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Molly

"Throw the ball- already!"
 
 
Barked: Sun Nov 25, '07 7:03am PST 
Dehydrated sweet potatoes are a GREAT snack!
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NuNu - {Nubert- Nubinsky}

adopt a shelter- dog!!
 
 
Barked: Sun Nov 25, '07 9:11pm PST 
mom got a great deal on locally raised grass fed beef liver, hearts and tounge, so were going to get a dehydrater tomorrow smile
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Aina- Aloysius de- LeMaitre

work hard, play- hard
 
 
Barked: Mon Nov 26, '07 10:57am PST 
If you're dehydrating meat, organs, or fish, then you'll want to put the dehydrator far away from you and pets. Keep it away from you because of the smell (the organs and fish wreak) and away from pets because of the temptation to bust right into that 'good' smelling stuff. You'd be surprised at the outdoor critters that may try coming indoors if they smell that dehydrator drying out beef heart or other 'goodies.'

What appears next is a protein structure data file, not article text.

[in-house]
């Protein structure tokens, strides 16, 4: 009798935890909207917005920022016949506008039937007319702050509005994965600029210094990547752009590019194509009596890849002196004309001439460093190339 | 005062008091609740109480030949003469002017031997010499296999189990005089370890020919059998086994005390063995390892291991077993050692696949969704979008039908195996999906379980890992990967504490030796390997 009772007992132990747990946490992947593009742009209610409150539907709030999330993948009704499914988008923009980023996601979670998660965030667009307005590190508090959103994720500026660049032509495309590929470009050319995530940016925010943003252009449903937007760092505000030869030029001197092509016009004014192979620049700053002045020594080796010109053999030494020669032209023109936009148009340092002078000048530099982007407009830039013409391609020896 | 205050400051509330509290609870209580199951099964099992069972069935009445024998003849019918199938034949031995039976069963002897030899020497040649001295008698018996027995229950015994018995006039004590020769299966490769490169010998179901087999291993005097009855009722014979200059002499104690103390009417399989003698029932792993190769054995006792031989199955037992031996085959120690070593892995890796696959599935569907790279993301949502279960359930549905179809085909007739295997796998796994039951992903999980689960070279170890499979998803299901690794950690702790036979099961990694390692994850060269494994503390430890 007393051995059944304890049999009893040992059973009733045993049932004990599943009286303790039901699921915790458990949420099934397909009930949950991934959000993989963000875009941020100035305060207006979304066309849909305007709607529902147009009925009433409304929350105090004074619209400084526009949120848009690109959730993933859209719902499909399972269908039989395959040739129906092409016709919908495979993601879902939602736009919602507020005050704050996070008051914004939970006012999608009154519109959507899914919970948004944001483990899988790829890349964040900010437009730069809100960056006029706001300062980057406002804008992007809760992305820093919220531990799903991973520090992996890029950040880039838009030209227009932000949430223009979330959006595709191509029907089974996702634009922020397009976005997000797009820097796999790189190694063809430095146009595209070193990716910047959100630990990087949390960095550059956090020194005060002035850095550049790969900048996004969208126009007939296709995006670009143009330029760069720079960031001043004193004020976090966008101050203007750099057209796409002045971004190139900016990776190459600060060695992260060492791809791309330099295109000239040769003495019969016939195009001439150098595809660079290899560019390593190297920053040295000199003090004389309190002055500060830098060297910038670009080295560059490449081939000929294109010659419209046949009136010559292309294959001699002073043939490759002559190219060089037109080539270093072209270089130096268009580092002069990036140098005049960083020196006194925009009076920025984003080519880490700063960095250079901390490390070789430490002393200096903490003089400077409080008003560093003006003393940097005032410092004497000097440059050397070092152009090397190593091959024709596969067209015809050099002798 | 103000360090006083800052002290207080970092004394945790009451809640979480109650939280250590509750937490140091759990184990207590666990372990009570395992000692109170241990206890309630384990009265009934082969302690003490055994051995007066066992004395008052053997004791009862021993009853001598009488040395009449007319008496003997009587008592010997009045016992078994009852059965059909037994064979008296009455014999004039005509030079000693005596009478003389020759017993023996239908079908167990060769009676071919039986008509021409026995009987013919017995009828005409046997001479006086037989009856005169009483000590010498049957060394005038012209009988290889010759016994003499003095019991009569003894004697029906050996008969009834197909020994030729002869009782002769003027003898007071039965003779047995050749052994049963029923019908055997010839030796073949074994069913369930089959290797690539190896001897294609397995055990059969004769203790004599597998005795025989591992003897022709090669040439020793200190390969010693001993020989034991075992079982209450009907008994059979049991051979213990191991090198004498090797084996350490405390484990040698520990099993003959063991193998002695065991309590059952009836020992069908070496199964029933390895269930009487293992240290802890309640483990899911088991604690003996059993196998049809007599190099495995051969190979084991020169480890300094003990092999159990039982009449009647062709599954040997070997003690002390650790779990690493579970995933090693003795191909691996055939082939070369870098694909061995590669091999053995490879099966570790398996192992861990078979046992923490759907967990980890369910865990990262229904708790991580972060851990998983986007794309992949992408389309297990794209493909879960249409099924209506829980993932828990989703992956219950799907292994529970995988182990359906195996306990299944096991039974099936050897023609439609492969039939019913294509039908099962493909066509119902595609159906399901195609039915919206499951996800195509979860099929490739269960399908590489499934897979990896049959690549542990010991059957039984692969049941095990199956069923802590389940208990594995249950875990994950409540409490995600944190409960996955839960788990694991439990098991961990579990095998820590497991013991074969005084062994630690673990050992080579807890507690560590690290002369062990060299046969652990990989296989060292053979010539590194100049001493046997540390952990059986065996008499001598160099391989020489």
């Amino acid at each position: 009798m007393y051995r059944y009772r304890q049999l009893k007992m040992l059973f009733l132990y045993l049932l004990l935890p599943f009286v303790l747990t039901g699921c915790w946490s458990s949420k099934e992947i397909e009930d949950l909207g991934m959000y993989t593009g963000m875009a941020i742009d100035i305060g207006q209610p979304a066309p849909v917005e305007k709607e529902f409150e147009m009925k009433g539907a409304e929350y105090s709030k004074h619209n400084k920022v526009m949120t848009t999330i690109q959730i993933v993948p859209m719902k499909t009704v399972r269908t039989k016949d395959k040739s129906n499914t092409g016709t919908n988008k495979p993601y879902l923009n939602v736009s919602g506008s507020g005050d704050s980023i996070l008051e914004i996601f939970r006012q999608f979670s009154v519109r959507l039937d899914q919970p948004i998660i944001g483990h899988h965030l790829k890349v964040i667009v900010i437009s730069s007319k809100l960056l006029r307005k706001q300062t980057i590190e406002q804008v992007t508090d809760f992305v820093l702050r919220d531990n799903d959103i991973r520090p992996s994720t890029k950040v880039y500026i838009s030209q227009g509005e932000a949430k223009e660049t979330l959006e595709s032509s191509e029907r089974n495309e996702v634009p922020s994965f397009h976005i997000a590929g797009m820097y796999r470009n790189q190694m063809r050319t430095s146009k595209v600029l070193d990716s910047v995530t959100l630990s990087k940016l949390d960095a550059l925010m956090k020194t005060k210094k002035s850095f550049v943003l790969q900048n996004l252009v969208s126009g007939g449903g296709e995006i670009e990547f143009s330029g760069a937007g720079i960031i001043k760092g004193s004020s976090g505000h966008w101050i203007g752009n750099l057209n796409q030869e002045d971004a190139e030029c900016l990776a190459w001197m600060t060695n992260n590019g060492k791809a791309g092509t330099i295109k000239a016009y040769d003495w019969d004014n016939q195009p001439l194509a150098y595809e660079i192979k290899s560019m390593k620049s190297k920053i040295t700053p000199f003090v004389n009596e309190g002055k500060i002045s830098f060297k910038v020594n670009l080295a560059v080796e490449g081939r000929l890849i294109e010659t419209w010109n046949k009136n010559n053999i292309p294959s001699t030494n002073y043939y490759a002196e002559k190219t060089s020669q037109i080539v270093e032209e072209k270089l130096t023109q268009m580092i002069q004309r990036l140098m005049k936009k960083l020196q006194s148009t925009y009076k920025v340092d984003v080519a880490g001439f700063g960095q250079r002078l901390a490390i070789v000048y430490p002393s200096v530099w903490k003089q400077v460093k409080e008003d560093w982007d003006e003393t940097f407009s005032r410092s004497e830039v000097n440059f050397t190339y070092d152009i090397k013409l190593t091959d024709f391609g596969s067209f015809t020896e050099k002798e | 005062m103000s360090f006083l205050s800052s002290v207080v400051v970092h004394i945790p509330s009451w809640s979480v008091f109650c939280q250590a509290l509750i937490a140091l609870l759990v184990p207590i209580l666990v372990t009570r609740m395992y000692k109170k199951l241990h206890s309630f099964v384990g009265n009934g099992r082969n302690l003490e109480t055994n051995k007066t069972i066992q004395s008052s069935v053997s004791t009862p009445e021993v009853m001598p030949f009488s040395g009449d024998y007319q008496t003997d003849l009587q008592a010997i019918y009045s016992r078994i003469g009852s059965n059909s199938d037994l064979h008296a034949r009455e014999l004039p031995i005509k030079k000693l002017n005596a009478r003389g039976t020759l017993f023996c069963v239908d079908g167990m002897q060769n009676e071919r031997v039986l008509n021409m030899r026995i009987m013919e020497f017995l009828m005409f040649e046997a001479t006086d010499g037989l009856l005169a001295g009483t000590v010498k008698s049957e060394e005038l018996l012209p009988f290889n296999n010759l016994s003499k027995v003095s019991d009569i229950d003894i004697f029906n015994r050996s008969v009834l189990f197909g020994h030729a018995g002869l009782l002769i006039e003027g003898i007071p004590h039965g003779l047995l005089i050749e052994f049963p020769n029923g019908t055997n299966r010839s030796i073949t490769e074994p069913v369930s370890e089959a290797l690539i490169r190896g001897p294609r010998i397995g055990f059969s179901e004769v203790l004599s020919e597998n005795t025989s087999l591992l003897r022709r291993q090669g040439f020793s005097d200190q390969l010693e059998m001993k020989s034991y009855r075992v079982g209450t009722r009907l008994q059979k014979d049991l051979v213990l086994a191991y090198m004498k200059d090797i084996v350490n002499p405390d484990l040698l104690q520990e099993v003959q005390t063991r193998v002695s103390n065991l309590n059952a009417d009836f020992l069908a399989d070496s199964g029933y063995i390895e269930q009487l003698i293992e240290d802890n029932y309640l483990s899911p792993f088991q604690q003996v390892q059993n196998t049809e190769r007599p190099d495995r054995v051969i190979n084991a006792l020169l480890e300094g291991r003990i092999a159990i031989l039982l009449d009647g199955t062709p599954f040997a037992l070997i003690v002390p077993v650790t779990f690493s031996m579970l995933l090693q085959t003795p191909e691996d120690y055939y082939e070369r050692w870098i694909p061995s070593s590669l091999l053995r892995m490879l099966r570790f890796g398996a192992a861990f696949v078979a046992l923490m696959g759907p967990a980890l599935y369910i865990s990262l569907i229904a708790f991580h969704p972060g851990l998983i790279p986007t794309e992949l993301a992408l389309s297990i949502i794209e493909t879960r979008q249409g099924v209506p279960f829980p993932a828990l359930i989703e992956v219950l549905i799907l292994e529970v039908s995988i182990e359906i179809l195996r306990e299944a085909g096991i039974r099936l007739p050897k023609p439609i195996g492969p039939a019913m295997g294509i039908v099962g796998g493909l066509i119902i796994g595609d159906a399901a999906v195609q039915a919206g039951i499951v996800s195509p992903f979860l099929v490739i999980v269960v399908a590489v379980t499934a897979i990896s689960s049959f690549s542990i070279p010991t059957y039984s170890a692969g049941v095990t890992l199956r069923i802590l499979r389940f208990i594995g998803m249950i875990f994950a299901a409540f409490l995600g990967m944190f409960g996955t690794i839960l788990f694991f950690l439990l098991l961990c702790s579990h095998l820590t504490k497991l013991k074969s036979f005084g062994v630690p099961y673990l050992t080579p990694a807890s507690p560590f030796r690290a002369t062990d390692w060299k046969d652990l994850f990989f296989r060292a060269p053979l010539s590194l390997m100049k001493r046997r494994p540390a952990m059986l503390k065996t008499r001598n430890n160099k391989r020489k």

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Arko

ah..finally a- good life...
 
 
Barked: Mon Nov 26, '07 11:00am PST 
you can add salt, just not alot...salt will help bring out the moisture too....but a teeny sprinkle is good.... did you get my pmail?
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Badger- Hunter's- Little- Smokie

Come closer!- Have U been dog- approved?
 
 
Barked: Mon Nov 26, '07 1:29pm PST